In Catholic theology, pastoral care for the sick and infirm is one of the most significant ways that members of the Body of Christ continue the ministry and mission of Jesus. Pastoral care is considered to be the responsibility of all the baptized. Understood in the broad sense of "helping others," pastoral care is the responsibility of all Christians. Sacramental pastoral care is the administration of the sacraments (Baptism, Confirmation, Eucharist, Penance, Extreme Unction, Holy Orders, Matrimony) that is reserved to consecrated priests, except for Baptism (in an emergency anyone can baptize) and marriage, where the spouses are the ministers and the priest is the witness. Pastoral care was understood differently at different times in history. A significant development occurred after the Fourth Lateran Council in 1215 (more on this in the link to Father Boyle's lecture below). The Second Vatican Council (Vatican II) applied the word "pastoral" to a variety of situations involving care of souls; on this point, go to the link to Monsignor Gherardini's lecture).

Many Catholic parishes employ "pastoral associates", lay people who serve in ministerial or administrative roles, assisting the pastor in his work, but who are not ordained clerics. They are responsible, among other things, for the spiritual care of frail and housebound as well as for running a multitude of tasks associated with the sacramental life of the Church. However, these tasks are also—and primarily—a part of the role of the ordained clergy, especially the deacons and priests assigned to the parish, who are entrusted with administering most of the Sacraments. If priests have the necessary qualifications in counseling or in psychotherapy, they may offer professional psychological services when they give pastoral counseling as part of their pastoral care of souls. However, the Church hierarchy under John Paul II and Benedict XVI has emphasized that the Sacrament of Penance, or Reconciliation, is for the forgiveness of sins and not counseling and as such should not be confused with or incorporated into the therapy given to a person by a priest, even if the therapist priest is also their confessor. The two processes, both of which are privileged and confidential under civil and canon law, are separate by nature.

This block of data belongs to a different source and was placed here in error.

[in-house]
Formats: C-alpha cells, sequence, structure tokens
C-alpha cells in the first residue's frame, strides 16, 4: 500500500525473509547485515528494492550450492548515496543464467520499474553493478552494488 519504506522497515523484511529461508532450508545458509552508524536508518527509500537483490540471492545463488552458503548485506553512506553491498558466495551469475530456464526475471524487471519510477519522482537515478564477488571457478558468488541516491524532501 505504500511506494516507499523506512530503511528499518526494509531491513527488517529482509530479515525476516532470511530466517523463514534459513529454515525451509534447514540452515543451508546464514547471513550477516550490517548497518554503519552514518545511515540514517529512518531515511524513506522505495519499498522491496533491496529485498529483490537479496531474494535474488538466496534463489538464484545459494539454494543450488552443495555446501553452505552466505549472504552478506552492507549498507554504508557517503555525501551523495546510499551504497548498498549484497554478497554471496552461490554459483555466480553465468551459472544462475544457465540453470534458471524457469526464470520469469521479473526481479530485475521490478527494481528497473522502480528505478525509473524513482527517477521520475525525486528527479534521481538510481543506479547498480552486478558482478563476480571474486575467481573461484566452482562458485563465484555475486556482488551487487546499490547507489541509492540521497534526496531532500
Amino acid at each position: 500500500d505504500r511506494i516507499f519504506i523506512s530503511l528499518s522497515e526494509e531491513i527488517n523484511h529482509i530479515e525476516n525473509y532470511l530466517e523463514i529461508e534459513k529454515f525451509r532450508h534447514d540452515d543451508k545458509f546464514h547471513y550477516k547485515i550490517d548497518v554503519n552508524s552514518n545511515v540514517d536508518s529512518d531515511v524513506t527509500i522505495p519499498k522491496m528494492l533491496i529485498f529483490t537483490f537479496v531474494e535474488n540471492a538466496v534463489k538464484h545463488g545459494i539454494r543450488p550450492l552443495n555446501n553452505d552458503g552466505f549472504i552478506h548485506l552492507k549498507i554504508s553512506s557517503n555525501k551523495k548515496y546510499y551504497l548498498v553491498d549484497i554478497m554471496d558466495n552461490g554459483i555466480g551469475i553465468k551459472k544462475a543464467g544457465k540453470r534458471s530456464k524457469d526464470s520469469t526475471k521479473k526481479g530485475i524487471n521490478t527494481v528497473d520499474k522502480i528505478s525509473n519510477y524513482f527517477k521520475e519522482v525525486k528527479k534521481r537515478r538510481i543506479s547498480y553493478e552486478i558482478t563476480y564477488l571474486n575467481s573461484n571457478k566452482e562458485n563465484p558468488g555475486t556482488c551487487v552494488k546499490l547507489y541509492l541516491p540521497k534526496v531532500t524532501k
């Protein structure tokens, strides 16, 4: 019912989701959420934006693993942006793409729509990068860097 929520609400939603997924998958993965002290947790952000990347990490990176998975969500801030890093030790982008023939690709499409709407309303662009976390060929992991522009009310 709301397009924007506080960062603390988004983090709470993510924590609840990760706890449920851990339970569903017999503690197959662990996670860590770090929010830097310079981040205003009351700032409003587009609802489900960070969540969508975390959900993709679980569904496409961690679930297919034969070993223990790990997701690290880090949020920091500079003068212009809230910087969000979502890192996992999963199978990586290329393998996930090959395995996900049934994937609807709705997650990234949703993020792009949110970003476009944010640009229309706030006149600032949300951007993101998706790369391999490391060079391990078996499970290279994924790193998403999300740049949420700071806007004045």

Youth workers and youth ministers are also finding a place within parishes[citation needed], and this involves their spirituality. It is common for Youth workers/ministers to be involved in pastoral care and are required to have a qualification in counseling before entering into this arm of ministry.

Eastern Orthodox[edit]

The pastoral obligations of Orthodox clergymen are set out by St. John Chrysostom (347–407) in his treatise On the Priesthood. This is perhaps the first really great pastoral work ever written, although he was only a deacon when he penned it. It stresses the dignity of the priesthood. The priest, it says, is greater than kings, angels, or parents. But priests are for that reason most tempted to pride and ambition. They, more than anyone else, need clear and unshakable wisdom, patience that disarms pride, and exceptional prudence in dealing with souls.

See also[edit]

Footnotes[edit]

  1. ^ "University of Canberra, Multi-faith Centre". "Historically Christian but is now a multi faith community[.]" 
  2. ^ "Ephesians 4:10–12". Retrieved 2008-12-09. 
  3. ^ Rowdon, Harold. Church Leaders Hand Book. p. 227. ISBN 978-0-900128-23-3. 

Bibliography[edit]

  • Arnold, Bruce Makoto, "Shepherding a Flock of a Different Fleece: A Historical and Social Analysis of the Unique Attributes of the African American Pastoral Caregiver”. The Journal of Pastoral Care and Counseling, Vol. 66, No. 2. (June 2012) [1]
  • Multi-faith Centre, University of Canberra, 2013, http://www.canberra.edu.au/multifaith-centre/pastoral-care/pastoral-worker
  • Henri Nouwen, Spiritual Direction (San Francisco, HarperOne, 2006).
  • Emmanuel Yartekwei Lartey, Pastoral Theology in an Intercultural World (Cleveland, (OH), Pilgrim Press, 2006).
  • Neil Pembroke, Renewing Pastoral Practice: Trinitarian Perspectives on Pastoral Care and Counselling (Ashgate, Aldershot, 2006) (Explorations in Practical, Pastoral and Empirical Theology).
  • Beth Allison Barr, The Pastoral Care of Women in Late Medieval England (Rochester, NY: Boydell Press, 2008) (Gender in the Middle Ages, 3).
  • George R. Ross, Evaluating Models of Christian Counseling (Eugene (OR), Wipf and Stock, 2011).

External links[edit]